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  • Writer's pictureRandy Shaffer

Lawmakers Submit Bill To Legalize Medical Marijuana For U.S. Veterans

Medical marijuana has been legal in 31 states, as well as Washington D.C., for some time now. Sadly, though, because marijuana is still considered a Schedule I drug by the Controlled Substances Act, and therefore illegal under federal law, many potential patients are unable to use their insurance to buy medical marijuana, or visit their certified medical marijuana doctor. This is particularly frustrating for U.S. veterans as their benefits from Veterans Affairs (VA) do not include coverage for medical cannabis.

Though Ohio Marijuana Card offers a helpful discount to veterans, we also believe that any patient who needs medical marijuana should be allowed to obtain it easily, and veterans deserve to be among the first patients in line to receive any kind of insurance benefits. That's why today's news about a bill recently introduced into the Senate is cause for excitement!

The new bill

Democratic Senators Bill Nelson (of Florida) and Brian Schatz (of Hawaii) have introduced legislation that would effectively legalize medical marijuana for veterans, granting them VA access to marijuana doctors, as well as product, throughout the 31 states where cannabis has been legalized for medicinal use. This bill would not legalize marijuana in states that do not have a mmj program.

The bill would also allocate $15 million toward medical marijuana research, including examinations into marijuana for pain, and how marijuana could work to get people off of dangerous opioids.

"Federal law prohibits VA doctors from prescribing or recommending medical marijuana to veterans,” Nelson noted in his public statement. “This legislation will allow veterans in Florida and elsewhere the same access to legitimately prescribed medication, just as any other patient in those 31 states would have.”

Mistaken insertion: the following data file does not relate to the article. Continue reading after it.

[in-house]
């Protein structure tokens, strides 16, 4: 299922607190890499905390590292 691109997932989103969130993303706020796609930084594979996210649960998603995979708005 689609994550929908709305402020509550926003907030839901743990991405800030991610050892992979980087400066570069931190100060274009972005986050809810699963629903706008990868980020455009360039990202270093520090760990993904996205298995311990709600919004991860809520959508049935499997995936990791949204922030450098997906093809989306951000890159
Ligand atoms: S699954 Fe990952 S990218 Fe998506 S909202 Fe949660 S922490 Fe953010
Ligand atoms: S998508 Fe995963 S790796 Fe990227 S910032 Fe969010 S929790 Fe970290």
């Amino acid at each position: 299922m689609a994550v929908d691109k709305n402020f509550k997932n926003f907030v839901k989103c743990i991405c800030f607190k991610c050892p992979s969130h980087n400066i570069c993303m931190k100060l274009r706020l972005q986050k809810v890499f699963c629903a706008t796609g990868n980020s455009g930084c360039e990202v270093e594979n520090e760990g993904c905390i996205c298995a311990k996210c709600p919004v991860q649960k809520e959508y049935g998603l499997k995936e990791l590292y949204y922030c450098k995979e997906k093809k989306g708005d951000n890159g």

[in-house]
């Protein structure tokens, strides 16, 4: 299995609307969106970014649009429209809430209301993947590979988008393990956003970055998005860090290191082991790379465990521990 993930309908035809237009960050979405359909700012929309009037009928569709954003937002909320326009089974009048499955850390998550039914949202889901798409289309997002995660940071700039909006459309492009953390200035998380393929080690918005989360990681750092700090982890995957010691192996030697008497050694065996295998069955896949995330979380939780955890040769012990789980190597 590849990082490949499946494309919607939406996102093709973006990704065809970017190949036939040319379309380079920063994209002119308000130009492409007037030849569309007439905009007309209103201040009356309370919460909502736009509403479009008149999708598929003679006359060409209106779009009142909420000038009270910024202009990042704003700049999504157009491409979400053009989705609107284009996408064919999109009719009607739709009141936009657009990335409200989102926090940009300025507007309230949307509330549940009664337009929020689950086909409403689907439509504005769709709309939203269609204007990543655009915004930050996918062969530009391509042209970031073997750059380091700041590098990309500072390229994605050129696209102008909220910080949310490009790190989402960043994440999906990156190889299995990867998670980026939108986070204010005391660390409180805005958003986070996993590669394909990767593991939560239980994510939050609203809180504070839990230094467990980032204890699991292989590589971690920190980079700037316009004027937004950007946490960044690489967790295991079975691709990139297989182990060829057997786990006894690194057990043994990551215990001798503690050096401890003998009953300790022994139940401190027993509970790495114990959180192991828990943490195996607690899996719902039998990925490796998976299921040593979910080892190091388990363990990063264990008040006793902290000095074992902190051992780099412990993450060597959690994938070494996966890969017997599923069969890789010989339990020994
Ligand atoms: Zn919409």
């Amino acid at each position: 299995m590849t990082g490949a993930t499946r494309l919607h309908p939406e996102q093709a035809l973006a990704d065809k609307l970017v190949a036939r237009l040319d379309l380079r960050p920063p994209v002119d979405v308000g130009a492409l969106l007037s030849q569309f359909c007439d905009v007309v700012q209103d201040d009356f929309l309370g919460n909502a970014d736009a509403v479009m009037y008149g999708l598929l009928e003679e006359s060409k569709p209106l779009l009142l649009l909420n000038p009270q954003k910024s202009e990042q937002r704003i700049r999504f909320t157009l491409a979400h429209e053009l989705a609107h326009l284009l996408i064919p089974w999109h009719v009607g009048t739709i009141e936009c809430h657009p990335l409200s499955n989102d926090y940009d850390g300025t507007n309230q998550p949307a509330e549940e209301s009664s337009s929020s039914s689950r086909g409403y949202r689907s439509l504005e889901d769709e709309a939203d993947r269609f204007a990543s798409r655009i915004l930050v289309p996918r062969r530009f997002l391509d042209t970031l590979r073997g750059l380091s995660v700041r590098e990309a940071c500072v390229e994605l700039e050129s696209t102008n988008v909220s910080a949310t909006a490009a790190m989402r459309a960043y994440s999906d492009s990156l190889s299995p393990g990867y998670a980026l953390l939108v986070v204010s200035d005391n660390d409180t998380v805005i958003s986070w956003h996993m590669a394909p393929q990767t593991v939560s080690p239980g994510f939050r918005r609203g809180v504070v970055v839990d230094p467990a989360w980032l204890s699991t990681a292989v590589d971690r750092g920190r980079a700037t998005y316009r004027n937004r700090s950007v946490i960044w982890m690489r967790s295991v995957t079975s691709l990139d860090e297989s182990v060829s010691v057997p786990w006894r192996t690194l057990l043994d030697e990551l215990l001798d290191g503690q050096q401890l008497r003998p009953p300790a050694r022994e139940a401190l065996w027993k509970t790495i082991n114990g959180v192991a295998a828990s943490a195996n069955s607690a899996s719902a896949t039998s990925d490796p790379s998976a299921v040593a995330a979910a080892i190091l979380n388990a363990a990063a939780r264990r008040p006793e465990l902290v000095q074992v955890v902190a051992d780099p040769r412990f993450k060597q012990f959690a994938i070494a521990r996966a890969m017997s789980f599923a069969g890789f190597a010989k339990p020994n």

The legislation, titled “Veterans Medical Marijuana Safe Harbor Act,” is supported by the American Academy of Pain Medicine, Veterans Cannabis Project, Veterans for Medical Cannabis Access, Americans for Safe Access, NORML, Marijuana Policy Project, Drug Policy Alliance, Multidisciplinary Association for Psychedelic Studies, Veterans Cannabis Coalition and National Cannabis Industry Association.

How can medical marijuana help veterans?

It is estimated that 20 percent of the 2.7 million Iraq and Afghanistan veterans will come home suffering from a mild or severe case of post-traumatic stress disorder, or PTSD. Because the VA cannot properly handle this intense influx of suffering veterans, many seek out alternatives to ease their emotional and physical pain. Sadly, because there’s so little help for these veterans, many wind up addicted to powerful prescription medications that not only threaten their life, but may not even provide the relief they so desperately seek.

And as veterans get older, many also succumb to arthritis, cancers and other painful conditions that greatly diminish their quality of life. Medical marijuana is known to ease or benefit many of these conditions, from topical creams to tinctures.

Ohio has approved 21 qualifying medical conditions for use with medical marijuana, including chronic pain, cancer and post-traumatic stress disorder. Our doctors at Ohio Marijuana Card work with veterans to create an action plan for tackling their medical condition safety and holistically.